Men’s fashion moves at a glacial pace compared to women's. Bolstered by a well-established history of uniform dressing, guided by societal norms and men’s roots of serving in combat, not much has changed in decades of men’s style. The jacket shape has changed, breeches have fallen out of favor, and ruffles—for the most part—have all but disappeared. Still, the approach has remained rather formulaic: shirt, jacket, pants, shoes. The most successful men’s designers have put their own unique spin on that formula whether conservative, avant-garde or otherwise.

Women’s fashion on the other hand ebbs and flows rapidly, more like whitewater rapids than a babbling brook. Hemlines dart up and down from season to season, knits cycle back and forth from thin and clingy to shaggy and oversized, drastic paneling and cut-outs are in vogue one season and out the next. Successful womenswear designers are deft at traversing the minefield of trends to create a long-running style that evolves between the seasonal, pre-, resort, cruise and every other collection they’re responsible for without becoming outdated. For the most part, their jobs are much tougher.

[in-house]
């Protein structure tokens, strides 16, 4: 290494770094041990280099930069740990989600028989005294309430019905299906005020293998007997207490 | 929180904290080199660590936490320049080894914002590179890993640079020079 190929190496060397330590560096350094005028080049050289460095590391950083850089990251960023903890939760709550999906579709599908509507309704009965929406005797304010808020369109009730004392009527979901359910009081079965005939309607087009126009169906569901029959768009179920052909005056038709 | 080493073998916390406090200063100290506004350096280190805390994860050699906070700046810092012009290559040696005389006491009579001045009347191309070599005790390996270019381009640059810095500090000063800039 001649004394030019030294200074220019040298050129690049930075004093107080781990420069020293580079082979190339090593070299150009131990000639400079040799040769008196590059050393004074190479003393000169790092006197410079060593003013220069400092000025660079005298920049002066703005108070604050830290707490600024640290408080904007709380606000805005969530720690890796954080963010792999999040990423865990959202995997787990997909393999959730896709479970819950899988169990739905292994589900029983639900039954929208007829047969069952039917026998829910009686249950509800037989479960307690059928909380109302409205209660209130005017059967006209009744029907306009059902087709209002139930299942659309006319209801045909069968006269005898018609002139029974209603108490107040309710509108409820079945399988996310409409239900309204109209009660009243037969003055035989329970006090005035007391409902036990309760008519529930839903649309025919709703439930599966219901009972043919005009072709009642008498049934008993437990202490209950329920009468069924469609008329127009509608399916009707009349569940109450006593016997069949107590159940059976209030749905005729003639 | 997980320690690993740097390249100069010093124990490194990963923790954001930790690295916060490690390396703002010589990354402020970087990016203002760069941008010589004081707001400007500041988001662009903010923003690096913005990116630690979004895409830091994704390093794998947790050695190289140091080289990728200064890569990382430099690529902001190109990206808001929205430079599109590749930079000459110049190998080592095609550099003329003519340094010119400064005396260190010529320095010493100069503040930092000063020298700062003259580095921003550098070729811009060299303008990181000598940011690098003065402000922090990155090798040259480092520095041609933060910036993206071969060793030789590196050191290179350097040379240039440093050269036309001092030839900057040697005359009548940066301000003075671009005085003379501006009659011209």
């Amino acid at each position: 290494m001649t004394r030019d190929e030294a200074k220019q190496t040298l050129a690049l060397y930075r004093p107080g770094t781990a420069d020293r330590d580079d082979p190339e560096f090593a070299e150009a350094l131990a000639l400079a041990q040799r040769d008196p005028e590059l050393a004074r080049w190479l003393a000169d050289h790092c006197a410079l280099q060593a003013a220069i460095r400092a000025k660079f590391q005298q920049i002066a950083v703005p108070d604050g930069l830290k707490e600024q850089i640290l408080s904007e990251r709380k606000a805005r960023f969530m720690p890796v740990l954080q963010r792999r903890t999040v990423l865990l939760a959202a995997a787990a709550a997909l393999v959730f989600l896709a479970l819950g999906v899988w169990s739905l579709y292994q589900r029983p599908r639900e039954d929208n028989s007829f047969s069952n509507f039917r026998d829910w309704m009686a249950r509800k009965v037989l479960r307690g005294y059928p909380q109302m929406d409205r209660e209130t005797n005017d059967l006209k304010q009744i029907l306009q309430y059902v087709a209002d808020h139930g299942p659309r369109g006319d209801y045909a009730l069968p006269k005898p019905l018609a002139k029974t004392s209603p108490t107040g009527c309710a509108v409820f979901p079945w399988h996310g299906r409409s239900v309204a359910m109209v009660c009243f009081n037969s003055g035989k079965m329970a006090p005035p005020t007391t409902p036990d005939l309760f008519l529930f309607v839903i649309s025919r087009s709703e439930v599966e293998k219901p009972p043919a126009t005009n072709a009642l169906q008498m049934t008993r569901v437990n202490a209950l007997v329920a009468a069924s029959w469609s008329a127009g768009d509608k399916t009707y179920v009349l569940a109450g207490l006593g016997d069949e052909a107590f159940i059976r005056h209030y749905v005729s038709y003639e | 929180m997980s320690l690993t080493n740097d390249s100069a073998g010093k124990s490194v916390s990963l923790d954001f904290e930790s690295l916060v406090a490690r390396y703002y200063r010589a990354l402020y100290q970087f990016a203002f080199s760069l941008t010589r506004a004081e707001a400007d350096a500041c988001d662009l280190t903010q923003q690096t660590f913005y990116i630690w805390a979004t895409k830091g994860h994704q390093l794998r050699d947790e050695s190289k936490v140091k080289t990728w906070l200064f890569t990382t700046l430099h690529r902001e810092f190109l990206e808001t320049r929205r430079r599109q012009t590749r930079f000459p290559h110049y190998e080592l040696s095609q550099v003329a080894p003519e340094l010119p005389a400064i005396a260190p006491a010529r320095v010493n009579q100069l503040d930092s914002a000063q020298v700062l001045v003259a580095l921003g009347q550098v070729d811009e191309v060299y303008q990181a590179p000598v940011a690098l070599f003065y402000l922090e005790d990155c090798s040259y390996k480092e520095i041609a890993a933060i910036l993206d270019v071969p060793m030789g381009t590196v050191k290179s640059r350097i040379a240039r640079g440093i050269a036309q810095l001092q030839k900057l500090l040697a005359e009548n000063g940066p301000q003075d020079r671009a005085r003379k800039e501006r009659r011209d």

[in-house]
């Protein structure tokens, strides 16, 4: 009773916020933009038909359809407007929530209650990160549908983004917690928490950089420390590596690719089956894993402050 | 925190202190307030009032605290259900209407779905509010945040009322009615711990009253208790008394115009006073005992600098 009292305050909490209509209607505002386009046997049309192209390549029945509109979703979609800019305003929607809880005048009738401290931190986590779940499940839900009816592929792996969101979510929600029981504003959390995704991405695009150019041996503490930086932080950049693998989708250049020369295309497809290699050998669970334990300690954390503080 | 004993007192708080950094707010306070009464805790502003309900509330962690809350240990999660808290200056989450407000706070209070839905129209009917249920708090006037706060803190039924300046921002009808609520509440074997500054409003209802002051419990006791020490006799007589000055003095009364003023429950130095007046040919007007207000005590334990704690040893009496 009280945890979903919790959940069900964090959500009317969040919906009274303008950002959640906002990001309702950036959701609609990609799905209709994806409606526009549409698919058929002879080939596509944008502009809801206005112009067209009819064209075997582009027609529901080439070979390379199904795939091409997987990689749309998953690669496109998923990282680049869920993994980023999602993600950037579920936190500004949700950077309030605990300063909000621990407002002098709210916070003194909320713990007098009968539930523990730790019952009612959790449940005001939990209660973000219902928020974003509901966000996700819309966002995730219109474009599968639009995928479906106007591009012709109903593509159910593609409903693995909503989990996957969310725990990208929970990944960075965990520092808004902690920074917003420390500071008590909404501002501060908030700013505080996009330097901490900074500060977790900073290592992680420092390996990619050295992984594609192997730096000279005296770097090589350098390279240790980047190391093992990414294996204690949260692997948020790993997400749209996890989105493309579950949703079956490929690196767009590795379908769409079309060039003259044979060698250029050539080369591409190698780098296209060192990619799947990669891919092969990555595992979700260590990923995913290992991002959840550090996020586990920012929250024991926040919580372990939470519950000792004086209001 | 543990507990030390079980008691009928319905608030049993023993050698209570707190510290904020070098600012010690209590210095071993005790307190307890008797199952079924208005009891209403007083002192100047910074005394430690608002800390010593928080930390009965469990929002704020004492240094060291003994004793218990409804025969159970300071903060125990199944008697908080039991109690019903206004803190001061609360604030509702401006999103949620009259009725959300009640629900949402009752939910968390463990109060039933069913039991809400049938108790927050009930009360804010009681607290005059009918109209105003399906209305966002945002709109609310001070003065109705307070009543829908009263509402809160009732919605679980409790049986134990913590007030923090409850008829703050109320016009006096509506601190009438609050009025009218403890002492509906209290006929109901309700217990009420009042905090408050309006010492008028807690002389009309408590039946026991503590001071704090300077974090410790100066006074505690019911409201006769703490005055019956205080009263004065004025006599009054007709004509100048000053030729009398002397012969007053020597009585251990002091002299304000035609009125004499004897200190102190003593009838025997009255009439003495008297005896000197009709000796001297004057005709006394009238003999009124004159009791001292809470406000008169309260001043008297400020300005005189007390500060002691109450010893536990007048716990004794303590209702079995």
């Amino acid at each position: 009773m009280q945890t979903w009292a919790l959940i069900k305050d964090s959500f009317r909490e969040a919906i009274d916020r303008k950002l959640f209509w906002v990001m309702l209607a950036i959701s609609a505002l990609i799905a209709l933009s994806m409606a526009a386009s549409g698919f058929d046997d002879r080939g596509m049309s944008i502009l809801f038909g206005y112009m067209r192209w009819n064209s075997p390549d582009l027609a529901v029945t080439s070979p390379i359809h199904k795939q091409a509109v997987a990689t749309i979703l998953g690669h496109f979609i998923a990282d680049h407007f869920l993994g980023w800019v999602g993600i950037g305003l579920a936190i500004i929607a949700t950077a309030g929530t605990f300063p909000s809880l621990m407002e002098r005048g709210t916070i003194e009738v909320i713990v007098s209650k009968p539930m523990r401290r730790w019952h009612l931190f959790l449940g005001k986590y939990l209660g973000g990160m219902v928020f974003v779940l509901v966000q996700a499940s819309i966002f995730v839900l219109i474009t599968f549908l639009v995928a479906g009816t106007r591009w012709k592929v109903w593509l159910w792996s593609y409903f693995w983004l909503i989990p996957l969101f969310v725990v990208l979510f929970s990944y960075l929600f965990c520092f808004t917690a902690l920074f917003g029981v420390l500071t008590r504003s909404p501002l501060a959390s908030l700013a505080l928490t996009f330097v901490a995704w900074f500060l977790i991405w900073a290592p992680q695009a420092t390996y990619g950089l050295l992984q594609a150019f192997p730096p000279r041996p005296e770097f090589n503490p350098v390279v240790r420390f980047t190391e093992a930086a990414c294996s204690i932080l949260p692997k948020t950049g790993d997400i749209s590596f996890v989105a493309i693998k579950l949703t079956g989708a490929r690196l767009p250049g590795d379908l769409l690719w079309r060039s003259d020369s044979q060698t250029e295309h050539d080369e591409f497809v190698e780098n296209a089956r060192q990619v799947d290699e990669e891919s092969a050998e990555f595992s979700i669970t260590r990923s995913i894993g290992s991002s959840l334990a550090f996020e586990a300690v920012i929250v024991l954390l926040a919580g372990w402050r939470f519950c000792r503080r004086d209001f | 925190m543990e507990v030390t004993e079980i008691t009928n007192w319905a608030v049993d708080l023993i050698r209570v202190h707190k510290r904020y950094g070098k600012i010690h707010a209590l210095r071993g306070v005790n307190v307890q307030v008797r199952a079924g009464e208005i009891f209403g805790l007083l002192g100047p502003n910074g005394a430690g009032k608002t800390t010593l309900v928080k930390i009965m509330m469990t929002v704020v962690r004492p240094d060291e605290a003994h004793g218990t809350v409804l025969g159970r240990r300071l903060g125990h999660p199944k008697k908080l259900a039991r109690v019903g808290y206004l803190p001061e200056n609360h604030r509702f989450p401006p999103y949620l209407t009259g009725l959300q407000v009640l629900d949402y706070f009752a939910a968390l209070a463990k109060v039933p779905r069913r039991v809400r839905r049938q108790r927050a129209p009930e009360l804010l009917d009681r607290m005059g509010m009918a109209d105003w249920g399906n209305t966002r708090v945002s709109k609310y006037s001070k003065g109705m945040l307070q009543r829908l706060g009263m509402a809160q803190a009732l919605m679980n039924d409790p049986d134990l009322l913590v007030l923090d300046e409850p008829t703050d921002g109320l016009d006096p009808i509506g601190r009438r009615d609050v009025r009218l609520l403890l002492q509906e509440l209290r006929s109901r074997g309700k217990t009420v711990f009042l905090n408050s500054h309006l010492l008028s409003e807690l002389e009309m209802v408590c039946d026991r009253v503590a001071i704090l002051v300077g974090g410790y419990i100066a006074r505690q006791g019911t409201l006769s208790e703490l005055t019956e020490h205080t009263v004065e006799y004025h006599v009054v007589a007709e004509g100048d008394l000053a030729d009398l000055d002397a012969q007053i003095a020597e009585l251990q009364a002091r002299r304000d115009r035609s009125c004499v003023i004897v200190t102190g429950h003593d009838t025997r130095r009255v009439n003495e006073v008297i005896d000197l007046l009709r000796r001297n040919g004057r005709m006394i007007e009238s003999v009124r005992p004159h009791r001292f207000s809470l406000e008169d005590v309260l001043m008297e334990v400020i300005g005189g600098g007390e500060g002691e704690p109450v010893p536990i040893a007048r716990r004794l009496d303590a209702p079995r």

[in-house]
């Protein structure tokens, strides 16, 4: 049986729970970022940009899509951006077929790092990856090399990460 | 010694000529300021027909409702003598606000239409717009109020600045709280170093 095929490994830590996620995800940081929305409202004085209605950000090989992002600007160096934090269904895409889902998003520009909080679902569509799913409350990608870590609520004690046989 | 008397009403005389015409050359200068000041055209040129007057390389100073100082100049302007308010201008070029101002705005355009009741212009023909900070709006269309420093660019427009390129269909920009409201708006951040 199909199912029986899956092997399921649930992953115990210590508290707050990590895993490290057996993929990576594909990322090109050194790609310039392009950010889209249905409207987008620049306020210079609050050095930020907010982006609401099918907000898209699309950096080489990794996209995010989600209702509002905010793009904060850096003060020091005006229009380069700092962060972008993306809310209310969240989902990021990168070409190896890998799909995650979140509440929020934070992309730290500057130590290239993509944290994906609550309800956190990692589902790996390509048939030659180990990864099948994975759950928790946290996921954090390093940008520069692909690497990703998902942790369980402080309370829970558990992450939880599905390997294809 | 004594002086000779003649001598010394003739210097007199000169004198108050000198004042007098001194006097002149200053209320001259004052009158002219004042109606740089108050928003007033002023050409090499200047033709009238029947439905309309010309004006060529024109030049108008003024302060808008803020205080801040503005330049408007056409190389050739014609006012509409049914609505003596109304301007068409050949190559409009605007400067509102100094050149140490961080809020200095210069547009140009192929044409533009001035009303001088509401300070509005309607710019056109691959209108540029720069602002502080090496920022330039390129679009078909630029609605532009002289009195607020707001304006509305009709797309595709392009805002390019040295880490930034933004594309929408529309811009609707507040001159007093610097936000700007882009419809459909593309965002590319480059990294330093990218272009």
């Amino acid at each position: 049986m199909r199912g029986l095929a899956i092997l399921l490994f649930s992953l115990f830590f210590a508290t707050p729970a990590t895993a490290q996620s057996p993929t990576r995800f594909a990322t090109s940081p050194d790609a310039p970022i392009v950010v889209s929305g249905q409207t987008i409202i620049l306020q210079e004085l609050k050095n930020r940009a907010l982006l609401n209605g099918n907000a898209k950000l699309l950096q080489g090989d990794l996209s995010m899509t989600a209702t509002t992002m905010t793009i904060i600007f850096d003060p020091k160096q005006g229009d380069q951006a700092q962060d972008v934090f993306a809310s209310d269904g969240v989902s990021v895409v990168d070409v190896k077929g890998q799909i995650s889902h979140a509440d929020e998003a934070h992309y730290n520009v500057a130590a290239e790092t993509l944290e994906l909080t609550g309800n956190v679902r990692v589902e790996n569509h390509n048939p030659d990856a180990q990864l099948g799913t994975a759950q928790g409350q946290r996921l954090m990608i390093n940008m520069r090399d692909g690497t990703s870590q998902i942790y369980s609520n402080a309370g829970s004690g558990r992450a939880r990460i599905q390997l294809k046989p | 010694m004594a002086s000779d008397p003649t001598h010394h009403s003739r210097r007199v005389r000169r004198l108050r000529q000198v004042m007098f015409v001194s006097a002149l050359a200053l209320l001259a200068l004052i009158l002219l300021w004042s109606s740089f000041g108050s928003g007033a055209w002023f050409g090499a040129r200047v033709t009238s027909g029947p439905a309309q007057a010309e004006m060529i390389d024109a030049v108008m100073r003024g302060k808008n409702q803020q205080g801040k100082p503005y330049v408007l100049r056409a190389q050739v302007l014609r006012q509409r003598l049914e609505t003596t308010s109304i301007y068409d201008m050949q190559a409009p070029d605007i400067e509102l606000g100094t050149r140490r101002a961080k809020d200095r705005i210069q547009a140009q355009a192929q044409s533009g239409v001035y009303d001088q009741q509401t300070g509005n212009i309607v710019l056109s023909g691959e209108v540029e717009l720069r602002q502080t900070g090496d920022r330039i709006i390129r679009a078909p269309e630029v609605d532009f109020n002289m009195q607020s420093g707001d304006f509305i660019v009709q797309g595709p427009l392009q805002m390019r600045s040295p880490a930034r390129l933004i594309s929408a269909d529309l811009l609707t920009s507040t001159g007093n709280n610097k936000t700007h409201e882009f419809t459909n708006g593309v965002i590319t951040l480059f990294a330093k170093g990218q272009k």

Much of their work can also translate across the aisle to menswear. We’ve all seen a memorable womenswear design that we wished had a men’s counterpart. So we highlighted a few womenswear talents we want designing menswear.

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